How to Make Ice Cream Without an Ice Cream Maker
I used to be one of those people who refused to buy an ice cream maker. Why do I need one? I'd ask myself. There's plenty of perfectly good ice cream out there to buy, and I'd probably only use it once a year. That's certainly true, but at a point about two years ago, I finally saw a recipe that made me cave. Next thing I knew, I was the owner of a mid-level Cuisinart machine.
But if I had known I didn't really need a machine to make ice cream at home, I might have forgone the purchase. It's certainly true that I don't eat ice cream that often, and the appliance might very well be the least-used one in my kitchen. But I was laboring under the impression that if I ever wanted to make ice cream at home, I had to have it. There was no real alternative.
Not so, say plenty of food bloggers out there. How good can homemade ice cream be without any kind of ice cream maker (whether that's a hand-crank variety, or a fancy electric kind)? Well, according to Ashley of Not Without Salt, pretty damn utopian:
I know many of you don’t have an ice cream maker and you shouldn’t be denied the pleasure of devouring delicious frozen desserts. And I do believe that once you have a taste you won’t miss the ice cream maker you don’t have, instead, you will be whisked away into a dream where sun shines on berries bigger than butterflies and fluffy little bunnies dance in the grass where you lay, begging you for a taste of your ice cream.
Ashley's post includes recipes for Raspberry, Honey and Black Tea Sorbet and Basil Peach Ice Cream, both of which sound heavenly.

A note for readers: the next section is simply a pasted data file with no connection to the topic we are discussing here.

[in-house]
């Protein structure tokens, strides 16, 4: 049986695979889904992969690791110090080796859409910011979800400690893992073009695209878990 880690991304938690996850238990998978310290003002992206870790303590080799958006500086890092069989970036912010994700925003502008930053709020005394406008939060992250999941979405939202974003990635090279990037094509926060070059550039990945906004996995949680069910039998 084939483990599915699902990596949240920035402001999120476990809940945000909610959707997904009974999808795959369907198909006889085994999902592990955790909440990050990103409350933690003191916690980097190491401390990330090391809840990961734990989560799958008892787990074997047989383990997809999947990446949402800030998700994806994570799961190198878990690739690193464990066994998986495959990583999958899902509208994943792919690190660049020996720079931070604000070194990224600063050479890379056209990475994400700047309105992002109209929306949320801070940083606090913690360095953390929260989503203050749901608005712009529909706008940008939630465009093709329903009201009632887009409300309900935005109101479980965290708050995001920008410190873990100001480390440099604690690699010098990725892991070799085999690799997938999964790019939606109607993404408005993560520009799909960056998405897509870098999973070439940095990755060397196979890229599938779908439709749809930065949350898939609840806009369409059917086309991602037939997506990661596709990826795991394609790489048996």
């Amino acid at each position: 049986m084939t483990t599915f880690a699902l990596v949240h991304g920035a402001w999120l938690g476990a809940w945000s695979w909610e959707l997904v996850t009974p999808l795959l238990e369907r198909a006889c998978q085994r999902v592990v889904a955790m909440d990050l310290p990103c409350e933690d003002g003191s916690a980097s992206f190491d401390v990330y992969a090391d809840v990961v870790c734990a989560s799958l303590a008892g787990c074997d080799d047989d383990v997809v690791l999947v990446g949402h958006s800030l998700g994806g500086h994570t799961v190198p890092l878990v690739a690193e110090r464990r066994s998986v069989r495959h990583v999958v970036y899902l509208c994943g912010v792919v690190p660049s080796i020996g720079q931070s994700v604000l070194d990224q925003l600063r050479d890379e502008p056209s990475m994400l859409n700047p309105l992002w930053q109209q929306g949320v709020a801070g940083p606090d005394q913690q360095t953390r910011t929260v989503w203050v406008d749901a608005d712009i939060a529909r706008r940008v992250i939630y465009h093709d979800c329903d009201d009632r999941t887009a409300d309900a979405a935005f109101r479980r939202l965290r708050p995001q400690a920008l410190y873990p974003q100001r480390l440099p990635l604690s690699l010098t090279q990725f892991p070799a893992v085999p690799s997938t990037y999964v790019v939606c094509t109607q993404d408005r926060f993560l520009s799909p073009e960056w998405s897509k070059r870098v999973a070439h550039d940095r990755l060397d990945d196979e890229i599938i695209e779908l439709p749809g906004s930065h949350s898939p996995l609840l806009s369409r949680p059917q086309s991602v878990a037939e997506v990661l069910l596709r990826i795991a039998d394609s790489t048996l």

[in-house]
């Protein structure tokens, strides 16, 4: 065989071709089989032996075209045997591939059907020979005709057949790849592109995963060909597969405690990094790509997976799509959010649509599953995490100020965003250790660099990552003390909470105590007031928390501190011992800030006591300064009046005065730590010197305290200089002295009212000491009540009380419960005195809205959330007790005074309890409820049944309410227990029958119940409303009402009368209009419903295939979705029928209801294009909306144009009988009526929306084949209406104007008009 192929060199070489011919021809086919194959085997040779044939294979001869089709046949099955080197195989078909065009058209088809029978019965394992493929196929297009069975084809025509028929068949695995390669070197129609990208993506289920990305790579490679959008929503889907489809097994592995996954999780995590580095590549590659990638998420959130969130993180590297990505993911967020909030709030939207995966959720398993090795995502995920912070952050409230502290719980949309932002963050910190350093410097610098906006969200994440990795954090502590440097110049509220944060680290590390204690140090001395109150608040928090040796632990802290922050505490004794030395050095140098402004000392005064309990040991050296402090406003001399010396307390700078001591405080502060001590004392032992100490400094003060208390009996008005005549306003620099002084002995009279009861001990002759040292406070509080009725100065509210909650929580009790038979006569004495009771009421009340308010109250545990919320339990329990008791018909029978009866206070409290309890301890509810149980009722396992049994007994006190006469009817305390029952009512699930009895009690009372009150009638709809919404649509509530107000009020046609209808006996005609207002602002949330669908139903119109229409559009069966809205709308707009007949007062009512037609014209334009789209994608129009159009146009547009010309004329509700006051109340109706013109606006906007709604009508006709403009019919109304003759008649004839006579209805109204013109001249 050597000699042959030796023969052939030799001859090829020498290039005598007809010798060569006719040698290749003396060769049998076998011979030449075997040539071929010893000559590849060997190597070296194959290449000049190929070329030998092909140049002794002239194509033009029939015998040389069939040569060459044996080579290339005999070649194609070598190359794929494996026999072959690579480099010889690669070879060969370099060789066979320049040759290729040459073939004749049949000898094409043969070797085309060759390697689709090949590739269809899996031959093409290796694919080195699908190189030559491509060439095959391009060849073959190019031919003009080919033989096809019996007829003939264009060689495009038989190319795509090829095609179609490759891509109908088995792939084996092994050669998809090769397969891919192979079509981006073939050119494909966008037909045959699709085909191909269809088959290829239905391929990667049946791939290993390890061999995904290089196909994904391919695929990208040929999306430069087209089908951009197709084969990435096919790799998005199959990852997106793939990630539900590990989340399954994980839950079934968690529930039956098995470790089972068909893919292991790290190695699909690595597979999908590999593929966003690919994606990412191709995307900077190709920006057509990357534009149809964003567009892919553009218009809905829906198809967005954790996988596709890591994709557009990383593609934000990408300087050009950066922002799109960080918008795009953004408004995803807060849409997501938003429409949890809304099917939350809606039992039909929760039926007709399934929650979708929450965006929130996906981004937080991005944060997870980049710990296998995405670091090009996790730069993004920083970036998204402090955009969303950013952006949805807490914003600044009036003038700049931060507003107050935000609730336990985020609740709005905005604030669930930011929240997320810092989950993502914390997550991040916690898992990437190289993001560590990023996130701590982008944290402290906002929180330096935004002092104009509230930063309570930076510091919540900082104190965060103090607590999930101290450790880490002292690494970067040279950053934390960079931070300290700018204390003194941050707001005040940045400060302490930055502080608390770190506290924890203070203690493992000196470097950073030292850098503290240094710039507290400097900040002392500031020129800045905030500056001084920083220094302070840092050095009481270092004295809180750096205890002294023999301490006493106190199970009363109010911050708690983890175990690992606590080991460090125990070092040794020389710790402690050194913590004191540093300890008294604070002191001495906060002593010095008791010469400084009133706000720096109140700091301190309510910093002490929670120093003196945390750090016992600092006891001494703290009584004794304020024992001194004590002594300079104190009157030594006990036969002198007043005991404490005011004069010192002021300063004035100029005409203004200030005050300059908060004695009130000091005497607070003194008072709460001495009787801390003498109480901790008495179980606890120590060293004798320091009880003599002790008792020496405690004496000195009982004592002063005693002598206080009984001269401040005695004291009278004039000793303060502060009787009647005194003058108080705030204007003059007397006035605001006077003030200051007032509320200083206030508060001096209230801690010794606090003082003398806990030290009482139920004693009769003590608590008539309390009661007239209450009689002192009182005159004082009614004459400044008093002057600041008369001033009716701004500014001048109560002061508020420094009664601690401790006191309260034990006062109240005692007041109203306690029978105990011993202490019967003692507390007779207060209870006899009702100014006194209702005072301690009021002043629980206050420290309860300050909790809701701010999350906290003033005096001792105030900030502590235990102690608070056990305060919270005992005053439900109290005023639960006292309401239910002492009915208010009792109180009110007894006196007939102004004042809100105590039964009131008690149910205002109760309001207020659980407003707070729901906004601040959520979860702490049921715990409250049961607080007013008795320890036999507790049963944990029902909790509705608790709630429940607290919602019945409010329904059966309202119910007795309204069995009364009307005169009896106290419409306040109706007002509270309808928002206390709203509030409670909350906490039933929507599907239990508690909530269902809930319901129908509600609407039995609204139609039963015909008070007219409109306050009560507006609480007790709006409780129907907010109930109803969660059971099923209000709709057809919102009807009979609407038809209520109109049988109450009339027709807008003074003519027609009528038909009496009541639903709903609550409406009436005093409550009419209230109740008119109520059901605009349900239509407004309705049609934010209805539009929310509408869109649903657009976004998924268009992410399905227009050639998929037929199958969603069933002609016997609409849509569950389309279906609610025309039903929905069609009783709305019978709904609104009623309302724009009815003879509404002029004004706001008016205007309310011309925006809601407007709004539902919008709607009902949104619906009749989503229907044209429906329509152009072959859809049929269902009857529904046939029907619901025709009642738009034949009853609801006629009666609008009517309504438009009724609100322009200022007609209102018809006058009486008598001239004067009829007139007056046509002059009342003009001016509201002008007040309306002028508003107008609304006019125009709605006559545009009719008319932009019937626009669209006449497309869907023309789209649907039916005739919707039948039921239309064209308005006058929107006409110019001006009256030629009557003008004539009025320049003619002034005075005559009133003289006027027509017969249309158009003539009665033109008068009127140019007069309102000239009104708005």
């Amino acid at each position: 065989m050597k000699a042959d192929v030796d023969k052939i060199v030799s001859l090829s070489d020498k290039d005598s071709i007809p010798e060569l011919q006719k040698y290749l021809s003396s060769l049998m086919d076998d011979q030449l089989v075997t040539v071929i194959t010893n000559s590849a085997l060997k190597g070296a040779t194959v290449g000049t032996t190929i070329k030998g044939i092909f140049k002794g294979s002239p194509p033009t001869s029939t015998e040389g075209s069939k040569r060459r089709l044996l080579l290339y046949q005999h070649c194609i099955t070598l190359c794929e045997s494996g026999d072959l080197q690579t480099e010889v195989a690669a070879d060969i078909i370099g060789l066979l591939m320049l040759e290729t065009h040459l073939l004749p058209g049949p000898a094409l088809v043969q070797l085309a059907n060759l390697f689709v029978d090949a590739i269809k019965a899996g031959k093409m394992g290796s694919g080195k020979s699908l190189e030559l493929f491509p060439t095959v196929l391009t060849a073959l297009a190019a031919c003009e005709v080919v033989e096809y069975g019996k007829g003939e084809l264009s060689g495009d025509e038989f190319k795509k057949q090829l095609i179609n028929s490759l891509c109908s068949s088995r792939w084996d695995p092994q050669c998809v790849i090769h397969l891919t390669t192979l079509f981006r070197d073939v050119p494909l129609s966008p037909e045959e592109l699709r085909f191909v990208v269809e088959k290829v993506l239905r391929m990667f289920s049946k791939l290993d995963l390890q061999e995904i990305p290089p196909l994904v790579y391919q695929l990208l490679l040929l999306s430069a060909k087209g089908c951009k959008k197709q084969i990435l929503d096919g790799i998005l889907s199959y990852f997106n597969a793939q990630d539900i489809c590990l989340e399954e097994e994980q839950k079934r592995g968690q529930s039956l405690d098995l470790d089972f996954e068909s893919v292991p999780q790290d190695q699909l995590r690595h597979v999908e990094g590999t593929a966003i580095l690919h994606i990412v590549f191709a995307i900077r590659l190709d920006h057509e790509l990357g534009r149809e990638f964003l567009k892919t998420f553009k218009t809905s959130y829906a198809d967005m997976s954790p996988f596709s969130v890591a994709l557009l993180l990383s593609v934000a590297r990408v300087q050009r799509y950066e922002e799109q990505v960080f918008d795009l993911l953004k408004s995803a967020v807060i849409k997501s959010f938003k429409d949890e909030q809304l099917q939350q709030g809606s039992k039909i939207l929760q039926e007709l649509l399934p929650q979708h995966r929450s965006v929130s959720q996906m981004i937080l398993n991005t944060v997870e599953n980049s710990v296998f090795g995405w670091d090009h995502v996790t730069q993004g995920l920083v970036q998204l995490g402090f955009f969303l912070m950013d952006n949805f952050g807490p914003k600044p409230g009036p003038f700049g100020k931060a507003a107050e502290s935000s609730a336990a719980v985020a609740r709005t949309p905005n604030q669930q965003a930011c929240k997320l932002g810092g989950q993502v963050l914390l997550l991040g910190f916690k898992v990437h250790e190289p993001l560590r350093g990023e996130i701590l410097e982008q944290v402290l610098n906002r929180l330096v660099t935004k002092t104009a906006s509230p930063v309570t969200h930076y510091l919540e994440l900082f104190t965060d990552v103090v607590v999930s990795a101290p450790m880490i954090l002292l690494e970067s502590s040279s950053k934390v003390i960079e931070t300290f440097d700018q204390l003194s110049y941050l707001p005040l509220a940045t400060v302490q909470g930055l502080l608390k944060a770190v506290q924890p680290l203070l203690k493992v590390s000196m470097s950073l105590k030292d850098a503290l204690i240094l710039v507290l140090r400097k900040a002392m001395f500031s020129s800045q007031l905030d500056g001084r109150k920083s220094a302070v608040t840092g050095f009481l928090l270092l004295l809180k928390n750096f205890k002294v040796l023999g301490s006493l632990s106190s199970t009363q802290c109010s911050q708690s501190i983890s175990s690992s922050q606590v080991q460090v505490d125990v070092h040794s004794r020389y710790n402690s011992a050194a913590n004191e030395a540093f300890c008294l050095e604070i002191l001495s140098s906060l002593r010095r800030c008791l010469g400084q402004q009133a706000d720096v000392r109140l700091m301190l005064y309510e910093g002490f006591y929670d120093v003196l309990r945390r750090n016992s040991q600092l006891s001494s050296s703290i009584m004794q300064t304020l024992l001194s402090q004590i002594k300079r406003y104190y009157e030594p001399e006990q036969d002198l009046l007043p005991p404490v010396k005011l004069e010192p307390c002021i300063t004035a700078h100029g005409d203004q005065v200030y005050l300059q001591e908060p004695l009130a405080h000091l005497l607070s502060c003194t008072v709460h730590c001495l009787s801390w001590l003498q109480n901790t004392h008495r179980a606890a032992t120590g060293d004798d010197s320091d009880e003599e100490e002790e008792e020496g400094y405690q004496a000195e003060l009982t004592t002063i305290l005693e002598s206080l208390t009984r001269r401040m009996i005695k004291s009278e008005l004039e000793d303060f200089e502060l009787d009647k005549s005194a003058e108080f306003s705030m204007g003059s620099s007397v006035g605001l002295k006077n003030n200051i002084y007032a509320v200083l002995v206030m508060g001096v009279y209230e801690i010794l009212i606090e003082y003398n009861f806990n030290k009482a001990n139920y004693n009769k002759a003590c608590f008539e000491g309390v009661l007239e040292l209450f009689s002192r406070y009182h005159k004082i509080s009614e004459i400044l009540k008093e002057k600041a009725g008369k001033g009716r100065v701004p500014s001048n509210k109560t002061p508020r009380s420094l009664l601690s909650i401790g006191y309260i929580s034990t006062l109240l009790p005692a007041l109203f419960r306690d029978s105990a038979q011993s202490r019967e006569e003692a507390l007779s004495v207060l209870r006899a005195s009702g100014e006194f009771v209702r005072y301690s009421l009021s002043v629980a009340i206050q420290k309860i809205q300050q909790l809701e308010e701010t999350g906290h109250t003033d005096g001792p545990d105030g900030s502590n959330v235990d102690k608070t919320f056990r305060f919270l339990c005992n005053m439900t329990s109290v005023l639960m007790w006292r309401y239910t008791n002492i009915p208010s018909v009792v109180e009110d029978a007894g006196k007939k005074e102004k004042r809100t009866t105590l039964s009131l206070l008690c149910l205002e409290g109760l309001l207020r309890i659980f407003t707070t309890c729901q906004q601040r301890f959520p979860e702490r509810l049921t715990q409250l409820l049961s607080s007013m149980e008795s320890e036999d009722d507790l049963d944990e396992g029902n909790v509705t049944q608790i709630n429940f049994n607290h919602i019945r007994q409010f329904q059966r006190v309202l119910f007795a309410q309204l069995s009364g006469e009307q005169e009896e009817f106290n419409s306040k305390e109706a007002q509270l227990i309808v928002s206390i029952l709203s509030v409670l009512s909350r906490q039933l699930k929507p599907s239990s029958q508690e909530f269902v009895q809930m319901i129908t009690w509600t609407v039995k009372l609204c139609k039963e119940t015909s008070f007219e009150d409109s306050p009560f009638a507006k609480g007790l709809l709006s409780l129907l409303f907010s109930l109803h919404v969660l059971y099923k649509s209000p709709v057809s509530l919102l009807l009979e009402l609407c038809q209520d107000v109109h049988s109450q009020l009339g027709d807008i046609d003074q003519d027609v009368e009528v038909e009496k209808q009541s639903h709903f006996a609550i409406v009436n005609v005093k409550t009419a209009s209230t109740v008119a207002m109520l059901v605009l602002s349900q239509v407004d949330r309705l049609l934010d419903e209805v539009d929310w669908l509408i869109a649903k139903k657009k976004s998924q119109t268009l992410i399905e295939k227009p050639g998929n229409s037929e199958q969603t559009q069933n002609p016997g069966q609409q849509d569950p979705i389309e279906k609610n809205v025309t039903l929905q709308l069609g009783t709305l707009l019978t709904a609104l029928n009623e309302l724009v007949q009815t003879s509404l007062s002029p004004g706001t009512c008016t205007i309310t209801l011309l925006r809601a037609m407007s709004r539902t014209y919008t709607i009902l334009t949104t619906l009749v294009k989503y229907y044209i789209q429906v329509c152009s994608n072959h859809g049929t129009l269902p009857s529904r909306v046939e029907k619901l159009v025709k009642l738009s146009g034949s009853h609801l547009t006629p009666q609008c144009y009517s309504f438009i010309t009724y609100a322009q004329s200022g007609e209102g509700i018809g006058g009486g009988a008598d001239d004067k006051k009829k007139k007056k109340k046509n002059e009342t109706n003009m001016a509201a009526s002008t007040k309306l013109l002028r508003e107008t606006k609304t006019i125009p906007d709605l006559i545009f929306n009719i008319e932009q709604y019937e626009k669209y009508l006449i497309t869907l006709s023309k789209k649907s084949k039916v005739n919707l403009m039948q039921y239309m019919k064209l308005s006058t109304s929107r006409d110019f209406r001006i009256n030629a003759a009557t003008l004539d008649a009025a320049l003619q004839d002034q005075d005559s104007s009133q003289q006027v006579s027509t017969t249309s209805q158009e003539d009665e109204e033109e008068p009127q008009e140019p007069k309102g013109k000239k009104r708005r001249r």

Jules Clancy of Stone Soup owns an ice cream maker, but didn't use it for her five-ingredient Creamy Lemon Ice Cream recipe:
And the brilliant news is that I’ve unlocked the secrets to making ice cream at home with just a simple whisk and your home freezer. And not only does it not need special equipment, it also isn’t based on an egg custard like most ice cream recipes. So the prep work is even more simple still.
D of Chef In You decided to make her very first batch of ice cream despite not having an ice cream maker at home. Her theory? The process would work just fine.
To test the theory out, my first ever try was this Mango and Coconut Ice cream from the Indian Chef Sanjeev Kapoor. Every summer, when the markets are bursting with the sight and smell of mangoes, I make this! This is your solution to buying the store bought ice cream containers. Nothing beats the feeling when you know exactly what ingredients have gone into a dish and how fresh the fruits were.
Mari of The Kitchen Wizard doesn't own an ice cream maker, but does own a food processor, which she puts to use when making her homemade Green Team Ice Cream.
The beauty of making ice cream at home is that you can control what goes in to the ice cream, not just the quality but also change the amount of sugar and flavorings to suit your taste. You can also control the quantity, so that you can always eat freshly made ice cream. It helps with your portion control too! No more half gallon container of ice cream that takes up half of the freezer for several months with lots of ice crystals inside.
Making ice cream without a machine can also be a fun summer science project for kids who need something to do around the house. The sciToys.com lesson in thermodynamics includes the explanation of how it works, which would be perfect to discuss while eating the individually-frozen-by-hand servings after 15 minutes of kneading!
Here are some more ideas for ice cream without a machine:
- Kevin & Amanda use heavy cream and condensed milk in their machine-free recipe for Cinnamon Bun Ice Cream.
Michelle, the Brown Eyed Baker, provides two methodsone that requires a hand-mixer and one that just requires a whisk.
- Oh My Puddin made a Pistachio, Strawberry and Vanilla Semifreddo.
- The Kitchn's Faith Durand suggests two methods described as "foolproof."
Have you tried making homemade ice cream without an ice cream maker before? Tell us about your experiences in the comments below!
Image Credit: Photo by KSDigital on Flickr, used under a Creative Commons Attribution 2.0 Generic (CC BY 2.0) license